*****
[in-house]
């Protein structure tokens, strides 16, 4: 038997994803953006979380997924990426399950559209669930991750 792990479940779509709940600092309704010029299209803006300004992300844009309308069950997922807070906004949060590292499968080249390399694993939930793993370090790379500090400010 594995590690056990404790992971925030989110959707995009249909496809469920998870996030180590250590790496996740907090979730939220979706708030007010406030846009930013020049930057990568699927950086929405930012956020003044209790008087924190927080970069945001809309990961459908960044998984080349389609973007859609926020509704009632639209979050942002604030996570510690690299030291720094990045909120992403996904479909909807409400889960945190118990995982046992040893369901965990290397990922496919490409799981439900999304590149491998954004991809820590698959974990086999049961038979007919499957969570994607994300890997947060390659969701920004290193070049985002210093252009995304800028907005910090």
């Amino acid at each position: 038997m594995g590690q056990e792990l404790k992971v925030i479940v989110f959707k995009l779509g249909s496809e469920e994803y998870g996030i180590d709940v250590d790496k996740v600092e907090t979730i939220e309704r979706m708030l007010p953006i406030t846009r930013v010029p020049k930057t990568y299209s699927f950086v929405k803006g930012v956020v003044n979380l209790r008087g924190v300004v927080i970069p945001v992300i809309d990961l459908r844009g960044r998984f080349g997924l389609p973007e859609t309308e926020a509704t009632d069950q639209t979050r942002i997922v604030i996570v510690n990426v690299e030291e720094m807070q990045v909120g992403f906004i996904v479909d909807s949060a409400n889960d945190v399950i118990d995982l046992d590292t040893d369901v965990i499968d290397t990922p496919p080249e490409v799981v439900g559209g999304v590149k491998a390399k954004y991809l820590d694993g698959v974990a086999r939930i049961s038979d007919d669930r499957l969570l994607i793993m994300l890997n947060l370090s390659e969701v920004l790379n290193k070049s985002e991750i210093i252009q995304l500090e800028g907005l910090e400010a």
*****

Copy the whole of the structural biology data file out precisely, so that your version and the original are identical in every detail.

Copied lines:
[in-house]
């Protein structure tokens, strides 16, 4: 038997994803953006979380997924990426399950559209669930991750 792990479940779509709940600092309704010029299209803006300004992300844009309308069950997922807070906004949060590292499968080249390399694993939930793993370090790379500090400010 594995590690056990404790992971925030989110959707995009249909496809469920998870996030180590250590790496996740907090979730939220979706708030007010406030846009930013020049930057990568699927950086929405930012956020003044209790008087924190927080970069945001809309990961459908960044998984080349389609973007859609926020509704009632639209979050942002604030996570510690690299030291720094990045909120992403996904479909909807409400889960945190118990995982046992040893369901965990290397990922496919490409799981439900999304590149491998954004991809820590698959974990086999049961038979007919499957969570994607994300890997947060390659969701920004290193070049985002210093252009995304800028907005910090």
């Amino acid at each position: 038997m594995g590690q056990e792990l404790k992971v925030i479940v989110f959707k995009l779509g249909s496809e469920e994803y998870g996030i180590d709940v250590d790496k996740v600092e907090t979730i939220e309704r979706m708030l007010p953006i406030t846009r930013v010029p020049k930057t990568y299209s699927f950086v929405k803006g930012v956020v003044n979380l209790r008087g924190v300004v927080i970069p945001v992300i809309d990961l459908r844009g960044r998984f080349g997924l389609p973007e859609t309308e926020a509704t009632d069950q639209t979050r942002i997922v604030i996570v510690n990426v690299e030291e720094m807070q990045v909120g992403f906004i996904v479909d909807s949060a409400n889960d945190v399950i118990d995982l046992d590292t040893d369901v965990i499968d290397t990922p496919p080249e490409v799981v439900g559209g999304v590149k491998a390399k954004y991809l820590d694993g698959v974990a086999r939930i049961s038979d007919d669930r499957l969570l994607i793993m994300l890997n947060l370090s390659e969701v920004l790379n290193k070049s985002e991750i210093i252009q995304l500090e800028g907005l910090e400010a």